Immigrants, Refugees and Asylees
Statistics, Definitions, and Tips
- Refugees are individuals who flee their country of origin in order to escape persecution due to race, religion, nationality, political opinion, or membership in a particular social group.
- Asylees, individuals who meet the criteria for refugee status, are physically present in the United States or at a point of entry when granted permission to reside in the United States.
- Similar to refugees, asylum seekers have been uprooted from their countries of origin, often after suffering years of persecution or torture directed toward themselves, their family and friends, or even their entire community.
- There are about 33.5 million immigrants living in the United States, which is about 12% of the population. About half have arrived since 1990.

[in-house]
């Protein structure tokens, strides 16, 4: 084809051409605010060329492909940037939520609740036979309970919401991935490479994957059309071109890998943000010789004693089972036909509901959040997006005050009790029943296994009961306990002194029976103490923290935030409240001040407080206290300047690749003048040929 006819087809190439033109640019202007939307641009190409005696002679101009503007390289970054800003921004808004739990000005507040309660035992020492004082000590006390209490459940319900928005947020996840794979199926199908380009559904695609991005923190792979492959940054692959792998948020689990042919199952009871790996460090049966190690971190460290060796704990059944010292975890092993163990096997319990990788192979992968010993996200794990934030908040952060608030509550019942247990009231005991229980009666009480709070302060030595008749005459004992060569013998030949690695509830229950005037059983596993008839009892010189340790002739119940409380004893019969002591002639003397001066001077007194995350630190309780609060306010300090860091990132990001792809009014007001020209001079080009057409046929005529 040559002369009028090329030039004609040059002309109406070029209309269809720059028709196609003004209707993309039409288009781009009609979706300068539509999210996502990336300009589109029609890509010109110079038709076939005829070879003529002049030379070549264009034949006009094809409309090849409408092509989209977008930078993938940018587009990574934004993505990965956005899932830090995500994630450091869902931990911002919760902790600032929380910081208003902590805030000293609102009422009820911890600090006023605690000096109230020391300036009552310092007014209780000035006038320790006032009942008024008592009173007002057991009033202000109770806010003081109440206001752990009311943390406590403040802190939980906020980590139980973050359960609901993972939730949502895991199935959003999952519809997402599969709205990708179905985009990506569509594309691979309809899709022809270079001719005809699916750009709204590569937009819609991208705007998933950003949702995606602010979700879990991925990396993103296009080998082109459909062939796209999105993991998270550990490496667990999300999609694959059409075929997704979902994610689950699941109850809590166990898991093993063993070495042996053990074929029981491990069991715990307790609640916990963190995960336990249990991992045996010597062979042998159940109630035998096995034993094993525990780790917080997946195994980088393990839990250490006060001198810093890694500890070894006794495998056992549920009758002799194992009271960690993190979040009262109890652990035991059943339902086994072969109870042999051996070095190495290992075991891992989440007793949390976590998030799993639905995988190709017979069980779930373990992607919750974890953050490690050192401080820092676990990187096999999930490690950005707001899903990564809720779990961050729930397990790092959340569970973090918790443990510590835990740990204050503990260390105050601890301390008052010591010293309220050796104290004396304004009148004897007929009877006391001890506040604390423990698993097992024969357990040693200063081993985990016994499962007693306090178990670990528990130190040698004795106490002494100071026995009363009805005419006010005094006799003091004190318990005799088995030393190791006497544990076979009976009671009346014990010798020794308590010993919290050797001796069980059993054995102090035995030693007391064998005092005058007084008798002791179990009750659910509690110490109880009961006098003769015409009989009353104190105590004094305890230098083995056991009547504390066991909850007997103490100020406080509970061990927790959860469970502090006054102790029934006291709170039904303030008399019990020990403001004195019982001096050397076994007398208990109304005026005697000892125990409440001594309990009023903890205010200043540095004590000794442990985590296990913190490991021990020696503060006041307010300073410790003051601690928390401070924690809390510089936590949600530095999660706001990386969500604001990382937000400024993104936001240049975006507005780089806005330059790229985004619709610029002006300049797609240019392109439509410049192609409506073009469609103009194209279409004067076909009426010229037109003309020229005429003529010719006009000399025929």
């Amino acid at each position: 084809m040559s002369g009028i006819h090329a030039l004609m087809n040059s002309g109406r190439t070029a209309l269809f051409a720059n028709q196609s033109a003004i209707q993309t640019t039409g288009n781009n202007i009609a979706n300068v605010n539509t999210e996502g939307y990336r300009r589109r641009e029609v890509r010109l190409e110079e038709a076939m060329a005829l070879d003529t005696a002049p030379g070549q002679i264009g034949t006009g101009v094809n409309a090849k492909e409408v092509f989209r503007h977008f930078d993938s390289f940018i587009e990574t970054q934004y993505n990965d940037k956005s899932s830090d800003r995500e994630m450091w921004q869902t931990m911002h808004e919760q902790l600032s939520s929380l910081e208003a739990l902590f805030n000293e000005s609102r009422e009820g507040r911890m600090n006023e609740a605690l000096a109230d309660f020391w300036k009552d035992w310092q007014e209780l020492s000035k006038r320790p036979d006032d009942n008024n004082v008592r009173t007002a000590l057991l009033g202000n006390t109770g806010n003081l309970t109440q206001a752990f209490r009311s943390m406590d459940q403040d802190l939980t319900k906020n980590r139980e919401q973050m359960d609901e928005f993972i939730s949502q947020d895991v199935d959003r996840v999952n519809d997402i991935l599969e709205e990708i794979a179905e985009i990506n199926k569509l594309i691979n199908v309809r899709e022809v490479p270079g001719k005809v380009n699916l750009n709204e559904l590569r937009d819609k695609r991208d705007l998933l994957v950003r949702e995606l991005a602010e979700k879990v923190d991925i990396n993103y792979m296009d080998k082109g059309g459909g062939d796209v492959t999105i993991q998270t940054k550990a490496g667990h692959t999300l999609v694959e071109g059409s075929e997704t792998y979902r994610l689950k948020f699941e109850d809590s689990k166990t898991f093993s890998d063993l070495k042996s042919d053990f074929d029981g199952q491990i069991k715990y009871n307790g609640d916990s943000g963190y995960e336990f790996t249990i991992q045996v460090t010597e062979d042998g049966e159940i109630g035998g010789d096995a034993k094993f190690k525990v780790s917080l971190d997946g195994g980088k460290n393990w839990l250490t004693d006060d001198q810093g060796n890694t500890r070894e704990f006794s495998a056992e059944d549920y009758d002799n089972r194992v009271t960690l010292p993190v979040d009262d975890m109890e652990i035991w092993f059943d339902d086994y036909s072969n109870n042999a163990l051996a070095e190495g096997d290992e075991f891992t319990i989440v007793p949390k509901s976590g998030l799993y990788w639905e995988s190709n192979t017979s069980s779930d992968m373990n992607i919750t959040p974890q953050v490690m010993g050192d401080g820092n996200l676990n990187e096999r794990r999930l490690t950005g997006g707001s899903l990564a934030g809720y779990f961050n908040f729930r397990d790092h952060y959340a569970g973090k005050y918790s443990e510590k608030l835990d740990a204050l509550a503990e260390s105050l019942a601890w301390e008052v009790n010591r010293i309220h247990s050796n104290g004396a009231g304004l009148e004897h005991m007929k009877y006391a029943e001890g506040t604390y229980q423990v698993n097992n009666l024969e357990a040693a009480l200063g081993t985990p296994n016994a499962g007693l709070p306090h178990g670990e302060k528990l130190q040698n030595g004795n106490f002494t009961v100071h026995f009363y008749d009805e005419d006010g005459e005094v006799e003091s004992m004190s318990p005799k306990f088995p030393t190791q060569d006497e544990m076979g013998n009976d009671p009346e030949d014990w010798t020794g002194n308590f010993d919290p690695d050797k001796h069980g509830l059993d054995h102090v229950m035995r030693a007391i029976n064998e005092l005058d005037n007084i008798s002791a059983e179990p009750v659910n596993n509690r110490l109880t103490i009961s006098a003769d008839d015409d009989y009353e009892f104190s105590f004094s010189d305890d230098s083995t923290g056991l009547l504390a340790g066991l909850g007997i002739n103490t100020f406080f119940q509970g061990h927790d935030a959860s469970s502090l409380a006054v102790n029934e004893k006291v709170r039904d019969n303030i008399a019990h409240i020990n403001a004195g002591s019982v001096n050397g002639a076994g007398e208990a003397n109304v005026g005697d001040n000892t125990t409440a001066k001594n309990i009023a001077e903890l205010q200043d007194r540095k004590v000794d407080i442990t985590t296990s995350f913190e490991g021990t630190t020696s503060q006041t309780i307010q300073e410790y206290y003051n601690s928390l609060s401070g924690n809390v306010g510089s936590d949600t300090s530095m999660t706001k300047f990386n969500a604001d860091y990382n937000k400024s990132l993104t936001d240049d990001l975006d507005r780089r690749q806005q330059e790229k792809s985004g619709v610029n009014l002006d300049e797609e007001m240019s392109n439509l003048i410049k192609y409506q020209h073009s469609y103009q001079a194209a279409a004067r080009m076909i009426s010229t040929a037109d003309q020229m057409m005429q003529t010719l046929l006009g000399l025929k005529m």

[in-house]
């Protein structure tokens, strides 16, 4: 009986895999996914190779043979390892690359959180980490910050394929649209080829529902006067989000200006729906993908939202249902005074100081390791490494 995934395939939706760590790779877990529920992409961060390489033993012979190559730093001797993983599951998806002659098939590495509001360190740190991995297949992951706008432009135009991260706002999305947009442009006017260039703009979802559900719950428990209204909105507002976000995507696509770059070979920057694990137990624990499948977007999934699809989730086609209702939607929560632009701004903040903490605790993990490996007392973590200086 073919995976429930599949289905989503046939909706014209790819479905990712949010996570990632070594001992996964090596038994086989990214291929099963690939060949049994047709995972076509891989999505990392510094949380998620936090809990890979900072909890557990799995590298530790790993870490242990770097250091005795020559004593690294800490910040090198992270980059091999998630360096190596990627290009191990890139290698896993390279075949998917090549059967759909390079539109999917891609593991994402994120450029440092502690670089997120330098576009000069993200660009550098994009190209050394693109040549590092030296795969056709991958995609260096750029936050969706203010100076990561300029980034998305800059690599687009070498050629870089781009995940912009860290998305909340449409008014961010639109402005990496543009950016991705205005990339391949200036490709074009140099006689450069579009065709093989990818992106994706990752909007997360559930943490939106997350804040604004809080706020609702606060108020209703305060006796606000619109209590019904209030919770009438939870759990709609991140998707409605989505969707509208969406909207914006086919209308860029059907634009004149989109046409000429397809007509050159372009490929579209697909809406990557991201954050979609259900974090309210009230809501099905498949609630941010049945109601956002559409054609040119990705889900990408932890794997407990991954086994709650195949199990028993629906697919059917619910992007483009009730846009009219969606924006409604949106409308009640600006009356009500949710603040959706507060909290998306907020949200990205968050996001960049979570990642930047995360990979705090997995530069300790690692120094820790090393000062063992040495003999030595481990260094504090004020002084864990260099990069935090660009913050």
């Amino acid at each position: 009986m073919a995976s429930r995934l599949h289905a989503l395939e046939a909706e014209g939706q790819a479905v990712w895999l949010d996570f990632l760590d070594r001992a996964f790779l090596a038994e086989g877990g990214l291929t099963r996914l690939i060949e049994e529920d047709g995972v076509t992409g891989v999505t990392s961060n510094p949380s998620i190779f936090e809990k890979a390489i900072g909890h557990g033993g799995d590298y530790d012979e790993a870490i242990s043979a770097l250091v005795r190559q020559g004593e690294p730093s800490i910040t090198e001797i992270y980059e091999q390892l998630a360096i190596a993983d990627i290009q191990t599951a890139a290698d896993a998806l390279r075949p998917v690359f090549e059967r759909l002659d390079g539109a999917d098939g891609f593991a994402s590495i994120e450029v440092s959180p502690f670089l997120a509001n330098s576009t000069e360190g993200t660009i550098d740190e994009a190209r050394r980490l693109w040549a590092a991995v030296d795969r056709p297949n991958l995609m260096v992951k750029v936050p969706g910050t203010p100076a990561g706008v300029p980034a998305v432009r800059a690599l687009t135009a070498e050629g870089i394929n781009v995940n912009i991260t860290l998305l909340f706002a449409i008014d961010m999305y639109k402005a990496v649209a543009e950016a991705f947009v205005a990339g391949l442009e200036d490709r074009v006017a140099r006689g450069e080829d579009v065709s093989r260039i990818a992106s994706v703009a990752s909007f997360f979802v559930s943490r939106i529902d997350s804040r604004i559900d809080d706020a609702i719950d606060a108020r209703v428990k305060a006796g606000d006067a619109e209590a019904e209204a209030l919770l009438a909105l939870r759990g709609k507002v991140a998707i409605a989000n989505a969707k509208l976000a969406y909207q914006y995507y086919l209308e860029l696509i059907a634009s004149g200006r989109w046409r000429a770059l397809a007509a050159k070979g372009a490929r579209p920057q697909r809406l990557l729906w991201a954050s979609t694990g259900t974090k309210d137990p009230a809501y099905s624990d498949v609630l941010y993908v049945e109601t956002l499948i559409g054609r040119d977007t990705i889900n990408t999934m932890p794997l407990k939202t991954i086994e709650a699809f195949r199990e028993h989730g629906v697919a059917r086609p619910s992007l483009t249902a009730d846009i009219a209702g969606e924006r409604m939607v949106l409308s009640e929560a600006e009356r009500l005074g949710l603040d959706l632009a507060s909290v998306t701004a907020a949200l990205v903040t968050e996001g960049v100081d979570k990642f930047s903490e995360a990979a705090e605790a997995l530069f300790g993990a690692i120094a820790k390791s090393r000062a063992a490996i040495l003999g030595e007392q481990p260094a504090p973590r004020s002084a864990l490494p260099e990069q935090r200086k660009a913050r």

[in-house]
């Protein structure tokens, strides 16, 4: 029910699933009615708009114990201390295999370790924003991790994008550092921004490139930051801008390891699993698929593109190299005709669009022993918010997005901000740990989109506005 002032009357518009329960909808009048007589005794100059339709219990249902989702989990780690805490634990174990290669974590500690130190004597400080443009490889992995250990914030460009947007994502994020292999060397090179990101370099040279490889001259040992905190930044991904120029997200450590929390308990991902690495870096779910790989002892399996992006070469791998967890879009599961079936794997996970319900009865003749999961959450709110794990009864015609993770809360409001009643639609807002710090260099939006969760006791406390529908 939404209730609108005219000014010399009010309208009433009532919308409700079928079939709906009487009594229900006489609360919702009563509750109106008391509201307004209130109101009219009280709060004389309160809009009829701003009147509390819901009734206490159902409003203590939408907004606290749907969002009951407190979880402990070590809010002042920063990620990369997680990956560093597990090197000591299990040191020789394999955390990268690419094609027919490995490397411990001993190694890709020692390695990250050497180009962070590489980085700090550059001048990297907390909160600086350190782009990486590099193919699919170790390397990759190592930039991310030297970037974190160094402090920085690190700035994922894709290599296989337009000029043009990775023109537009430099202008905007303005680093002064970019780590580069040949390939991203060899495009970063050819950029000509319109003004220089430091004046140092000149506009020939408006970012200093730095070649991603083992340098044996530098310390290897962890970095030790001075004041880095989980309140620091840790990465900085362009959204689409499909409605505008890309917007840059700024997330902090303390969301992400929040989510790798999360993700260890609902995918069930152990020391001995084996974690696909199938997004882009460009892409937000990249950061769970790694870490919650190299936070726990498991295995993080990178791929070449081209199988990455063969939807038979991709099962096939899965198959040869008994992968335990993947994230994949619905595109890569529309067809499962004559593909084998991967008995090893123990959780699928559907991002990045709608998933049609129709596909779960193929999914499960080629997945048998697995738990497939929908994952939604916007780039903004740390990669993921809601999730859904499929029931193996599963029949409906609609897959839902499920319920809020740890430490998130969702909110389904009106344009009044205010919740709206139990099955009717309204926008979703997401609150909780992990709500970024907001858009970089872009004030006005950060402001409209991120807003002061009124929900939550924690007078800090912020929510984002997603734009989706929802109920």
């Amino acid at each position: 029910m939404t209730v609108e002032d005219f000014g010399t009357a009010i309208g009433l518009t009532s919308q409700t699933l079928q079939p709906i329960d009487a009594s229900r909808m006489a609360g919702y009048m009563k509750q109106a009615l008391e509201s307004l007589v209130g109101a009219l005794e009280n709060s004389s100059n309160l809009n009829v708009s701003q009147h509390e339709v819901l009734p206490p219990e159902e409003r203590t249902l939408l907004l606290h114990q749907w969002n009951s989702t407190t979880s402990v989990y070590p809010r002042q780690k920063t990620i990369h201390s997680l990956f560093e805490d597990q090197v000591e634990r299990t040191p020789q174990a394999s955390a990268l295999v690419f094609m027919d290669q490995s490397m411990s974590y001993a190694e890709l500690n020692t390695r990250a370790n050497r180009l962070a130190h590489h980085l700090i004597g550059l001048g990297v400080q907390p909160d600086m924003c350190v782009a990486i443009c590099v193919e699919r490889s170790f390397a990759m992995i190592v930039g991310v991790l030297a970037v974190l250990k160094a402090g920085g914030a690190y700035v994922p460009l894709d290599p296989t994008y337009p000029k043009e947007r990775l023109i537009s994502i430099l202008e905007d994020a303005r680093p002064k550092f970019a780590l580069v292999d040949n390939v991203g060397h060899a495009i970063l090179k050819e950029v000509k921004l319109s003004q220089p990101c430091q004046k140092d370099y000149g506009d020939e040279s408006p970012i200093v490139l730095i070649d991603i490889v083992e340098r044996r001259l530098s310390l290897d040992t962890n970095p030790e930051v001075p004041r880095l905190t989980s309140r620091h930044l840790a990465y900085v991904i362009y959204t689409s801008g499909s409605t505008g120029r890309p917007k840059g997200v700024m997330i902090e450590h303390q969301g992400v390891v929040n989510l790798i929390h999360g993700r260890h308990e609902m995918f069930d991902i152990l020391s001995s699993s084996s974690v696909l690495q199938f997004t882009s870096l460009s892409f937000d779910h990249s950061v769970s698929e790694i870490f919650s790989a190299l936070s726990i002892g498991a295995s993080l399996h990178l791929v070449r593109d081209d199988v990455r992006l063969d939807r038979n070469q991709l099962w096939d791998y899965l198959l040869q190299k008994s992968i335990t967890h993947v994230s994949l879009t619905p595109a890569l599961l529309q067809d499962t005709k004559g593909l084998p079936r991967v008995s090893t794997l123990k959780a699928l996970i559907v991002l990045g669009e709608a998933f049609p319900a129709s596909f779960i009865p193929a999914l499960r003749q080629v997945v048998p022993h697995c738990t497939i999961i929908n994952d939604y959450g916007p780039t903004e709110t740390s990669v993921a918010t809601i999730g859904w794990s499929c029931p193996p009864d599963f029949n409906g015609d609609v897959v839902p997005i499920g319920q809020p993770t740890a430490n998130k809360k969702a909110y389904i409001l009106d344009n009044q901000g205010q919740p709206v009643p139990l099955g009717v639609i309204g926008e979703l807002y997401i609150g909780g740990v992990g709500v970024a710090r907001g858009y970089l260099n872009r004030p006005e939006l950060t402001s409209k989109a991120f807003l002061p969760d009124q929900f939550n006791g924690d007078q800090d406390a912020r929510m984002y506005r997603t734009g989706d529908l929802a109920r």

- Remember that immigrants face multiple stressors, including the stress of moving to and living in another country; learning another language; and negotiating new social, economic, educational, political, and social systems. It is often a confusing and frightening experience.
- Be aware that clients may have day-to-day stressors, such as limited resources, a need for permanent shelter, lack of employment, or frustrating interactions with agencies.
- Allow time for clients to share their backgrounds, their pre-migration stories, and changes in their lives since immigrating.
- Keep current regarding what is happening at the local, state, and federal level relative to immigration issues, particularly the tone of the debate.
- Mentoring Immigrant & Refugee Youth and Families: A Toolkit for Program Coordinators (fantastic, comprehensive resource)
- Governmental Resources for Refugees & Asylum Seekers
Portions adapted from the following:
Sue, D. W. & Sue, D. (2013). Counseling the Culturally Diverse: Theory and Practice. (6th edition). Hoboken, New Jersey: John Wiley & Sons.